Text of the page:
For Ms. Hill, national politics feels distant these days, as if events are happening on another planet.

“I’m just to the point where I’m so disillusioned over what goes on,” she said of politicians in Washington and her state. “All they are doing is slinging mud at each other. If they would just stop the squabbling and think of the people.”

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Besides, she had more important things to think about. She was busy washing sheets and cleaning rooms. A pipe was leaking and she needed a plumber.

“My sister said, ‘Sis, we didn’t vote so we don’t have the right to complain,’” she said. “That may be true, but I might have felt even worse voting for some of these people
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🗳️ Cruz the Coward
« Reply #772 on: October 10, 2018, 12:01:15 AM »
https://thehill.com/homenews/campaign/410652-orourke-to-appear-solo-in-cnn-town-hall

O'Rourke to appear solo in CNN town hall
By Joe Concha - 10/09/18 06:06 PM EDT


O'Rourke to appear solo in CNN town hall

Texas Sen. Ted Cruz (R) has declined an offer to participate in an upcoming CNN town hall while his Democratic Senate challenger Rep. Beto O'Rourke has agreed to participate, according to the network.

"Sen. Ted Cruz's campaign initially accepted CNN's invitation to participate" but has since declined, CNN said in an announcement. The town hall in McAllen, Texas, on Oct. 18 will be hosted by chief political correspondent Dana Bash.

The Hill has reached out to Cruz's spokesperson for comment.

The network will also be offering up two debates this month: A debate Oct. 16 featuring Sen. Bill Nelson (D) and his GOP challenger Gov. Rick Scott in the Florida Senate race, which will be moderated by anchor Wolf Blitzer from Tampa, Fla.; and another Oct. 21 between Florida gubernatorial candidates former Rep. Ron DeSantis (R) and Tallahassee Mayor Andrew Gillum (D), a one-hour debate moderated by anchor Jake Tapper, also from Tampa.

Cruz was critical of CNN earlier this year after one of its graphics accused him of being "afraid" to go on the network by attending a town hall about school shootings and guns following the Parkland, Fla., mass shooting at Marjory Stoneman Douglas High School.

"What are they afraid of?" the graphic asked in calling out Cruz, along with Sen. Marco Rubio (R-Fla.) and Gov. Rick Scott (R-Fla.).
Cruz replied with sarcasm in noting he had done three town hall debates on the network with Sen. Bernie Sanders (I-Vt.).
 
"You can accuse me of many things, but being afraid of CNN is not one of them," Cruz wrote on Twitter in February.
Cruz and O'Rourke are locked in a tight race in deep-red Texas, with the Republican leading by 6 points in the RealClearPolitics polling index.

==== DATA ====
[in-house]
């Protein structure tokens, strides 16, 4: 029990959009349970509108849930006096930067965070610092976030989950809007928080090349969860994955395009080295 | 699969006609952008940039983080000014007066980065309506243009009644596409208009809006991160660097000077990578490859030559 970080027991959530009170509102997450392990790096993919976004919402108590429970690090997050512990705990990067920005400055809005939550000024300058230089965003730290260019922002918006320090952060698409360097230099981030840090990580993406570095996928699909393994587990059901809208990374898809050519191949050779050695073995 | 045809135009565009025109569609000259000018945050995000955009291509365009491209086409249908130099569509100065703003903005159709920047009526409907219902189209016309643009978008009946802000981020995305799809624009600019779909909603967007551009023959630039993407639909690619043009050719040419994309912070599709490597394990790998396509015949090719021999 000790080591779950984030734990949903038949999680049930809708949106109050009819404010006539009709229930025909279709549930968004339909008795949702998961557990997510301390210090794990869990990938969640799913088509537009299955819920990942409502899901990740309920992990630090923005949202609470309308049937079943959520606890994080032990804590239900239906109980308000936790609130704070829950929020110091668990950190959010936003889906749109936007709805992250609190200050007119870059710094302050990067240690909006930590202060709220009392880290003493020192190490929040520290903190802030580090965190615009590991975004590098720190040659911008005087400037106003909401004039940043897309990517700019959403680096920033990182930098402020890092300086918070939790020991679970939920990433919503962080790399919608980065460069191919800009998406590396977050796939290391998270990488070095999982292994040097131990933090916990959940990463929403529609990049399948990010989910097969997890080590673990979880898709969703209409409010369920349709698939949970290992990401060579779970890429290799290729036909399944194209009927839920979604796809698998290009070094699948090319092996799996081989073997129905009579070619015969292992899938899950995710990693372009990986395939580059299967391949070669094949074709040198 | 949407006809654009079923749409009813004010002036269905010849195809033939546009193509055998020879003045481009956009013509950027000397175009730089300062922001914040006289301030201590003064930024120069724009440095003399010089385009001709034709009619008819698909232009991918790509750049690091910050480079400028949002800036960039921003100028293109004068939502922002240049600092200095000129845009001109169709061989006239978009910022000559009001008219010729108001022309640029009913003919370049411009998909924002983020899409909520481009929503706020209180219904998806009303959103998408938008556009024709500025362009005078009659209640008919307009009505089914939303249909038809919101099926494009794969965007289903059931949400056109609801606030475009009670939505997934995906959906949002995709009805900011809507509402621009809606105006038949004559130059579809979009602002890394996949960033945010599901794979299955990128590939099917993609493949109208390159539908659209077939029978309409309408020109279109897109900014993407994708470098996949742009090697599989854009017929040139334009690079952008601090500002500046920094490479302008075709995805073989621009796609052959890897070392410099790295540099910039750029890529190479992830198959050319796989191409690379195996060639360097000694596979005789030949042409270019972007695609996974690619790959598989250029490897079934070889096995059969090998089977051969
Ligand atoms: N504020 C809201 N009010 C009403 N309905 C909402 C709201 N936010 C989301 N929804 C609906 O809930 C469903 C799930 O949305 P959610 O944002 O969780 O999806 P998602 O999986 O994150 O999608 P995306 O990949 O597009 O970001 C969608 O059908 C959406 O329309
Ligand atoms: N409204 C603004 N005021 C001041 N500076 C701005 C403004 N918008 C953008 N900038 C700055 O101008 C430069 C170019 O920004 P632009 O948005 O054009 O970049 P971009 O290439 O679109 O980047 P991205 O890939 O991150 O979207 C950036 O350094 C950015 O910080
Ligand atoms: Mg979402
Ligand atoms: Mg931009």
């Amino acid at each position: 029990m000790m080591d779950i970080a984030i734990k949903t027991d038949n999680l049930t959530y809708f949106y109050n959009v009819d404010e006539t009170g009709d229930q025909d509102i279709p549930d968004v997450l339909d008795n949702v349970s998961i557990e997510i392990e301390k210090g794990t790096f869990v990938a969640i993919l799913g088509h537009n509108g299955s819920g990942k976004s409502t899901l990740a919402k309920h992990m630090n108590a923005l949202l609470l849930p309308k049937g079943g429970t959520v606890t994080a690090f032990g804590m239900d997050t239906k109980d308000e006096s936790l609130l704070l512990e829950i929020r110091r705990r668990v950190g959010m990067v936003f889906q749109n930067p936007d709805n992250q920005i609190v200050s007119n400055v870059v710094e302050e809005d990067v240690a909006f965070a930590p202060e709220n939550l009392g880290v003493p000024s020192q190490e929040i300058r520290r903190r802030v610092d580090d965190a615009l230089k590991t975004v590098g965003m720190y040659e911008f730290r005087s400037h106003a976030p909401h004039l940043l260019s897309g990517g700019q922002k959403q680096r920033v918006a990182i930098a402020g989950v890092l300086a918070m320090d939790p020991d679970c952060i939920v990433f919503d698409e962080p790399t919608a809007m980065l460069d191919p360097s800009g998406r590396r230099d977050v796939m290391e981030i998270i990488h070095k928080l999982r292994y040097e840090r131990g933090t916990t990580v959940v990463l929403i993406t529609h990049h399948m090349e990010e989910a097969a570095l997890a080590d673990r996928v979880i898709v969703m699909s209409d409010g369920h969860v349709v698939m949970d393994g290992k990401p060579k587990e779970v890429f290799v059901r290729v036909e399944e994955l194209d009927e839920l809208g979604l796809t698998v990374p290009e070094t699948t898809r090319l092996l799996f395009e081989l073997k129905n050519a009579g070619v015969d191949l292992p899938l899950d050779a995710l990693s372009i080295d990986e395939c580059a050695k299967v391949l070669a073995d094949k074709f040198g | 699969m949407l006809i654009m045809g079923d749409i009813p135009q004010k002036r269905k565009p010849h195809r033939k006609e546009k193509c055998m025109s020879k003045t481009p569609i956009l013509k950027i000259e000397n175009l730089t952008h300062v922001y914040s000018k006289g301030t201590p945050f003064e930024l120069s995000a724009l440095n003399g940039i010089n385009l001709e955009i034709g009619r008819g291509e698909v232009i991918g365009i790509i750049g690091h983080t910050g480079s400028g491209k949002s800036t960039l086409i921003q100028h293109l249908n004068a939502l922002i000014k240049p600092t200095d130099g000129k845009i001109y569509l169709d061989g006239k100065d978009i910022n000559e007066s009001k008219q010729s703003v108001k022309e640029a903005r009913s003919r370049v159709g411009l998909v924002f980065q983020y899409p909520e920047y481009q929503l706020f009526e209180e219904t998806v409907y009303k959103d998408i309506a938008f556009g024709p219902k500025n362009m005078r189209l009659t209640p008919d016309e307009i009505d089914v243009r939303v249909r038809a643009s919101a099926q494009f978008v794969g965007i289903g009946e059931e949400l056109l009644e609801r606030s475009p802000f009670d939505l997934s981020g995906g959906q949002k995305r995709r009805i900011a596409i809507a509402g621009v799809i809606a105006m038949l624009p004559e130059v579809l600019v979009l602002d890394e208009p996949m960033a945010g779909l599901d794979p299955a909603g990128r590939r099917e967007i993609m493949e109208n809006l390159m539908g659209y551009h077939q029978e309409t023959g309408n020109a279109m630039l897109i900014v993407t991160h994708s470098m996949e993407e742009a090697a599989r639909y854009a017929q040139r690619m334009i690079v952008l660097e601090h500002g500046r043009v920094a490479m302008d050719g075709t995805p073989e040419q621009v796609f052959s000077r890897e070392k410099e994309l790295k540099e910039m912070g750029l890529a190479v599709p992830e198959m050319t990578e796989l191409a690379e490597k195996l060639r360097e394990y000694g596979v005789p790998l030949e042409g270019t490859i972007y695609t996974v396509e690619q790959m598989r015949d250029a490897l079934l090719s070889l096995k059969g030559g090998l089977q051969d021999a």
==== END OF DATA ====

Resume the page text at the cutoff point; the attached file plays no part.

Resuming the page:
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🗳️ Cruz plays the inside game to beat O'Rourke
« Reply #773 on: October 15, 2018, 10:12:41 AM »
Why am I not surprised?  ::)

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https://www.politico.com/story/2018/10/15/texas-senate-ted-cruz-orourke-898946

Elections
Cruz plays the inside game to beat O'Rourke


After running as the archetypal outsider in earlier campaigns, Ted Cruz has leaned on his establishment connections to win reelection in Texas.

By JAMES ARKIN

10/15/2018 05:09 AM EDT

Texas Sen. Ted Cruz rode an anti-Washington wave into the Senate in 2012, became a disruptive outsider in the chamber the next year, and ran against the establishment when he sought the presidency in 2016.

But when his reelection campaign wobbled earlier this year under pressure from upstart Democratic Rep. Beto O’Rourke, Cruz leaned hard on a new strategy: the inside track.

Cruz’s TV ads have touted his record bringing home billions in federal relief spending after Hurricane Harvey, highlighting “bipartisan” tax relief for those affected by the storm. Cruz’s Texas colleague, Sen. John Cornyn — whom Cruz declined to endorse in 2014 when Cornyn, the No. 2 Republican in the Senate, faced a primary challenge — headlined a six-figure fundraiser for Cruz in Washington. And Cruz has leaned on help from the highest echelons of the Republican Party, campaigning with Vice President Mike Pence and Donald Trump Jr. in Texas recently and getting a commitment from President Donald Trump for a future event.

Cruz remains as conservative as ever, but he sanded down some of the sharp edges on his personality and political strategy in the Senate last year, working within his party on Obamacare repeal and other legislative efforts instead of from the outside as he had in 2013. Now, Cruz’s insider connections are powering his effort to return for a second term.

“It would be disingenuous for Cruz to campaign as an outsider when he’s in there in the thick of things,” said Dave Carney, a veteran Republican strategist who worked with Cruz’s GOP opponent in 2012 before briefly working with him in 2016.

“He was talking about the dysfunction of Washington, that nothing good was happening from his perspective, and he was going there to shake things up,” Carney added. “There’s no question he shook things up. Now he’s outlining what he’s delivered in the shakeup.”